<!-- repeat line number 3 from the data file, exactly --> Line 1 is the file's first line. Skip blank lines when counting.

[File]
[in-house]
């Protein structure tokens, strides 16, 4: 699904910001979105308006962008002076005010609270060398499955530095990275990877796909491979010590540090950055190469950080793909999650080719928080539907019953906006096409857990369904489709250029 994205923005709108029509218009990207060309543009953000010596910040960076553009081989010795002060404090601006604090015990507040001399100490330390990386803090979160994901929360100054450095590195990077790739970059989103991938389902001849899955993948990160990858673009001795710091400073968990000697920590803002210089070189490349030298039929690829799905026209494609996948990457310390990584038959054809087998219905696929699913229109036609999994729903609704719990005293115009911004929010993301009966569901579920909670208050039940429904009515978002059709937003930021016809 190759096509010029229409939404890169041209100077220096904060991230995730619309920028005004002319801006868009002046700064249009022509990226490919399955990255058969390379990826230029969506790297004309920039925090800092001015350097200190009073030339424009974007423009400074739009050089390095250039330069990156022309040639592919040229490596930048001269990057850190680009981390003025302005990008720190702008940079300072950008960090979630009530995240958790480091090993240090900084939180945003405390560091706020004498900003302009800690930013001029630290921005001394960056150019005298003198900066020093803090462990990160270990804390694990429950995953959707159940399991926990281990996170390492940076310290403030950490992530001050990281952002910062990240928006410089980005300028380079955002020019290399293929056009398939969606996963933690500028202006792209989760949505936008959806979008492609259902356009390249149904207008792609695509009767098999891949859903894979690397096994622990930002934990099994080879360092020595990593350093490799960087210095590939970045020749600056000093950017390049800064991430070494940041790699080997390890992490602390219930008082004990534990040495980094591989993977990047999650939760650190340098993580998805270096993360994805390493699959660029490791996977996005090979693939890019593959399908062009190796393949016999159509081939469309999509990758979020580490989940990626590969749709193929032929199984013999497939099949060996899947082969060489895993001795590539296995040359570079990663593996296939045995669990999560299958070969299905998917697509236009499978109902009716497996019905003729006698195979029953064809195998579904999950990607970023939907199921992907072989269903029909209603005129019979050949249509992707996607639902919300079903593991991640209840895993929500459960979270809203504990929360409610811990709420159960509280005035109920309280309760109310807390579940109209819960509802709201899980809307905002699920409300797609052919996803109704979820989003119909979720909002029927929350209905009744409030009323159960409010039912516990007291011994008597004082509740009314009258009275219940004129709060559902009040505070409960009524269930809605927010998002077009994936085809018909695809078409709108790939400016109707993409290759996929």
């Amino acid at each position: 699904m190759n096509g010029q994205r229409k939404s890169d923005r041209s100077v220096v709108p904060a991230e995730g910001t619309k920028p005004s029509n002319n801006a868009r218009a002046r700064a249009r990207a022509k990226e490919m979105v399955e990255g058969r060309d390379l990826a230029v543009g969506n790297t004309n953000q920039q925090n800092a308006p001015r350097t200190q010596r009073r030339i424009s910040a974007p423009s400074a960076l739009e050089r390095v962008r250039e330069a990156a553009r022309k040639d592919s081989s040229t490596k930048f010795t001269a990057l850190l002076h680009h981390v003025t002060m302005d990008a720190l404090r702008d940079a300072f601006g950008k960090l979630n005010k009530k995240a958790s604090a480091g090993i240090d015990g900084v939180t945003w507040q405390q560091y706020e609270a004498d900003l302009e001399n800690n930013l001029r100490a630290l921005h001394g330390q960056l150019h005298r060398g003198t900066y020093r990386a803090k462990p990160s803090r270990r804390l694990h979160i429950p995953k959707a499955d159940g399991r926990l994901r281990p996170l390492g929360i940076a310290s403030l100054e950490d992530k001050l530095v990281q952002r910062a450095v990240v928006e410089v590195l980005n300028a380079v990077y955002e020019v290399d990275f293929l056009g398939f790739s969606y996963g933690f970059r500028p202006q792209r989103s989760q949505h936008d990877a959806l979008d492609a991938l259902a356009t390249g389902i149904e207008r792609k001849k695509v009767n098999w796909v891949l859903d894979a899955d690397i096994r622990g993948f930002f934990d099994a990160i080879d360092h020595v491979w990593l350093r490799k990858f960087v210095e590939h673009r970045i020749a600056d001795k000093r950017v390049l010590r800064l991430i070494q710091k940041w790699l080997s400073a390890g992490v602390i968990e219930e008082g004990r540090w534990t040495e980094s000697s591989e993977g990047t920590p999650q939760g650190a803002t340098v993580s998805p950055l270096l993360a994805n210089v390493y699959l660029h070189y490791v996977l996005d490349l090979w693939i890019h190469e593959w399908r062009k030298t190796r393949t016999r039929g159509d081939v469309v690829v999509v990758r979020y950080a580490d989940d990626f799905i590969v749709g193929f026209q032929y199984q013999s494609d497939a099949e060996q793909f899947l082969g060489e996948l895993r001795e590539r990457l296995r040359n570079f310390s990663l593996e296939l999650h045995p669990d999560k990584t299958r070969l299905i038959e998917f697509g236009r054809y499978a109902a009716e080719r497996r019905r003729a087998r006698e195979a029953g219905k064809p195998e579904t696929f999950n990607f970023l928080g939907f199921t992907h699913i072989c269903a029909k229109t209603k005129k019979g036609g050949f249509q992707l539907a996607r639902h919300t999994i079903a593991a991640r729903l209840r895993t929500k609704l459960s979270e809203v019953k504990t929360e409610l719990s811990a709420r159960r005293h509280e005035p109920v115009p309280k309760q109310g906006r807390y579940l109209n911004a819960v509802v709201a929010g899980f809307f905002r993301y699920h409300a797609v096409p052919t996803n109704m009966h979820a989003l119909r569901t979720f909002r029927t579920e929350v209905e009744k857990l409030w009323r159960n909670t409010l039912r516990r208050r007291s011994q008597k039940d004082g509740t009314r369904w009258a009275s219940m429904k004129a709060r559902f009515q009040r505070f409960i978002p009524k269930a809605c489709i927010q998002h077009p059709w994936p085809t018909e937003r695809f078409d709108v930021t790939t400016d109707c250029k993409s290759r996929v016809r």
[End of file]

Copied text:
């Amino acid at each position: 699904m190759n096509g010029q994205r229409k939404s890169d923005r041209s100077v220096v709108p904060a991230e995730g910001t619309k920028p005004s029509n002319n801006a868009r218009a002046r700064a249009r990207a022509k990226e490919m979105v399955e990255g058969r060309d390379l990826a230029v543009g969506n790297t004309n953000q920039q925090n800092a308006p001015r350097t200190q010596r009073r030339i424009s910040a974007p423009s400074a960076l739009e050089r390095v962008r250039e330069a990156a553009r022309k040639d592919s081989s040229t490596k930048f010795t001269a990057l850190l002076h680009h981390v003025t002060m302005d990008a720190l404090r702008d940079a300072f601006g950008k960090l979630n005010k009530k995240a958790s604090a480091g090993i240090d015990g900084v939180t945003w507040q405390q560091y706020e609270a004498d900003l302009e001399n800690n930013l001029r100490a630290l921005h001394g330390q960056l150019h005298r060398g003198t900066y020093r990386a803090k462990p990160s803090r270990r804390l694990h979160i429950p995953k959707a499955d159940g399991r926990l994901r281990p996170l390492g929360i940076a310290s403030l100054e950490d992530k001050l530095v990281q952002r910062a450095v990240v928006e410089v590195l980005n300028a380079v990077y955002e020019v290399d990275f293929l056009g398939f790739s969606y996963g933690f970059r500028p202006q792209r989103s989760q949505h936008d990877a959806l979008d492609a991938l259902a356009t390249g389902i149904e207008r792609k001849k695509v009767n098999w796909v891949l859903d894979a899955d690397i096994r622990g993948f930002f934990d099994a990160i080879d360092h020595v491979w990593l350093r490799k990858f960087v210095e590939h673009r970045i020749a600056d001795k000093r950017v390049l010590r800064l991430i070494q710091k940041w790699l080997s400073a390890g992490v602390i968990e219930e008082g004990r540090w534990t040495e980094s000697s591989e993977g990047t920590p999650q939760g650190a803002t340098v993580s998805p950055l270096l993360a994805n210089v390493y699959l660029h070189y490791v996977l996005d490349l090979w693939i890019h190469e593959w399908r062009k030298t190796r393949t016999r039929g159509d081939v469309v690829v999509v990758r979020y950080a580490d989940d990626f799905i590969v749709g193929f026209q032929y199984q013999s494609d497939a099949e060996q793909f899947l082969g060489e996948l895993r001795e590539r990457l296995r040359n570079f310390s990663l593996e296939l999650h045995p669990d999560k990584t299958r070969l299905i038959e998917f697509g236009r054809y499978a109902a009716e080719r497996r019905r003729a087998r006698e195979a029953g219905k064809p195998e579904t696929f999950n990607f970023l928080g939907f199921t992907h699913i072989c269903a029909k229109t209603k005129k019979g036609g050949f249509q992707l539907a996607r639902h919300t999994i079903a593991a991640r729903l209840r895993t929500k609704l459960s979270e809203v019953k504990t929360e409610l719990s811990a709420r159960r005293h509280e005035p109920v115009p309280k309760q109310g906006r807390y579940l109209n911004a819960v509802v709201a929010g899980f809307f905002r993301y699920h409300a797609v096409p052919t996803n109704m009966h979820a989003l119909r569901t979720f909002r029927t579920e929350v209905e009744k857990l409030w009323r159960n909670t409010l039912r516990r208050r007291s011994q008597k039940d004082g509740t009314r369904w009258a009275s219940m429904k004129a709060r559902f009515q009040r505070f409960i978002p009524k269930a809605c489709i927010q998002h077009p059709w994936p085809t018909e937003r695809f078409d709108v930021t790939t400016d109707c250029k993409s290759r996929v016809r």